Running Kubernetes in production can be challenging. This past year, Pulumi has collected common patterns of usage informed by best practices for provisioning Kubernetes infrastructure and running containerized applications. We call this Pulumi Crosswalk for Kubernetes: a collection of playbooks and libraries to help you to successfully configure, deploy, and manage Kubernetes in a way that works for teams in production. Kubernetes is Vast and Complex Kubernetes is the standard multi-cloud platform for modern containerized applications.
We often need answers to simple questions about Kubernetes resources. Questions like: How many distinct versions of MySQL are running in my cluster? Which Pods are scheduled on nodes with high memory pressure? Which Pods are publicly exposed to the internet via a load-balanced Service? Each of these questions would normally be answered by invoking kubectl multiple times to list resources of each type, and manually parsing the output to join it together into a single report.
Kubernetes provides a rich, stardards-based API that works across cloud and on-premise infrastructure. However, many of the API fields are deeply nested and require users to specify the same values redundantly across different resources. While this explicit specification is necessary for Kubernetes to operate, this often leads users to copy-paste existing code to manage the boilerplate. Today, as part of our Crosswalk for Kubernetes announcement, we’re introducing the Kubernetes Extensions (kx) library for Pulumi.
Today we announced Pulumi Crosswalk for Kubernetes, a collection of open source tools, libraries, and playbooks to help developers and operators work together to bring Kubernetes into their organizations. They capture the lessons we learned this past year working with organizations to go from zero to Kubernetes in production for their infrastructure and application workloads. By releasing these as open source, we hope to help everybody be more successful with their Kubernetes projects — as we have learned through experience, it isn’t easy going!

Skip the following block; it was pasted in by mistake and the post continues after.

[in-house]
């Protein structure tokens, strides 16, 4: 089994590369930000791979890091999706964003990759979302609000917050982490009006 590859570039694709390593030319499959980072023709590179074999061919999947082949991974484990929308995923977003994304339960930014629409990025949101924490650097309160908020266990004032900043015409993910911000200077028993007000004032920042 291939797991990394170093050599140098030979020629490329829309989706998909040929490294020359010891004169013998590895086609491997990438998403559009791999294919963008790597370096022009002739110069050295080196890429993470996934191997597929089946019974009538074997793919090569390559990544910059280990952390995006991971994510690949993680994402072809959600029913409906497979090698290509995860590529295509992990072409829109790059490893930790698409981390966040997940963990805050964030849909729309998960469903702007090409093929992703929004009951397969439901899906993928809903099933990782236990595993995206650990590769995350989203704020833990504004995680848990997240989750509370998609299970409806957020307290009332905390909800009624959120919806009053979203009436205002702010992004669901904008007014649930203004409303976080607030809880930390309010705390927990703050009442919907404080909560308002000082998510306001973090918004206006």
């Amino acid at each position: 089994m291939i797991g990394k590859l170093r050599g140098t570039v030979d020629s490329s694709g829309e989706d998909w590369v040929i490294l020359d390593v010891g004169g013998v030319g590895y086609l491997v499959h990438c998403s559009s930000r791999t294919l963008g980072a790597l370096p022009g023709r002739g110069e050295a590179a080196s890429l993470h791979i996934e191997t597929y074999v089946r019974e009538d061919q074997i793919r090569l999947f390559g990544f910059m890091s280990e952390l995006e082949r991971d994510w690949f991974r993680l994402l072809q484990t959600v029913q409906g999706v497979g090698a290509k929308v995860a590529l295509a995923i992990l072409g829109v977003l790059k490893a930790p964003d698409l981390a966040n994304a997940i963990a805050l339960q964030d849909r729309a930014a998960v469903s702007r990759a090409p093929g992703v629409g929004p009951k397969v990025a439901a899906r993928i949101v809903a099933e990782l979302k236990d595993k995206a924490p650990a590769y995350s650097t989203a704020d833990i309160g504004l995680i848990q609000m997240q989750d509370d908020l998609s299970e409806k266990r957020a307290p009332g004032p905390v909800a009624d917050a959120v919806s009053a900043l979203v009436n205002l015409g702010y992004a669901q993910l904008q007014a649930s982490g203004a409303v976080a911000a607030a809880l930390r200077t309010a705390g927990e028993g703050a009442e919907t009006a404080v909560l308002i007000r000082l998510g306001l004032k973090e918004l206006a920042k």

With the release of Pulumi for .NET preview, we’ve open the doors to infrastructure as code to even more developers and operators. Millions of .NET developers can now use their favorite languages and open source ecosystems to build modern, cloud native applications. We’ve added support for C#, F#, and Visual Basic. Because .NET Core is available on Windows, Linux, and macOS, you have a choice of platforms to use.
Today we are excited to announce the Preview of .NET Core support for all of your modern infrastructure as code needs. This means you can create, deploy, and manage your infrastructure, on any cloud, using your favorite .NET language, including C#, F#, and VB.NET.
Continuous delivery is about making changes in your application and getting them into production securely, quickly, and consistently. Pulumi’s infrastructure as code approach uses source code to model cloud resources, making it ideal for continuous delivery. Your infrastructure code can share the same process as your application code including running unit and integration tests, performing code reviews via Pull Requests, and examining your infrastructure using linters or static analysis tools.
In this post, we will talk about the best way to architect your Pulumi applications. We are going to build out the following infrastructure in AWS: AWS Fargate service that does not serve traffic directly AWS ALB as the entry point to the Fargate Service AWS RDS Instance that is stored in a separate network from the Application and does not service traffic directly from the internet To do this, we are going to split the infrastructure into two AWS VPCs.
Azure Functions is a managed service for serverless applications in the Azure cloud. More broadly, Azure Functions is a runtime with multiple hosting possibilities. KEDA (Kubernetes-based Event-Driven Autoscaling) is an emerging option to host this runtime in Kubernetes.
In the first part of this post, I compare KEDA with cloud-based scaling and outline the required components. In the second part, I define infrastructure as code to deploy a sample KEDA application to an Azure Kubernetes Service (AKS) cluster.
The result is a fully working example and a high-level idea of how it works. Kubernetes expertise is not required!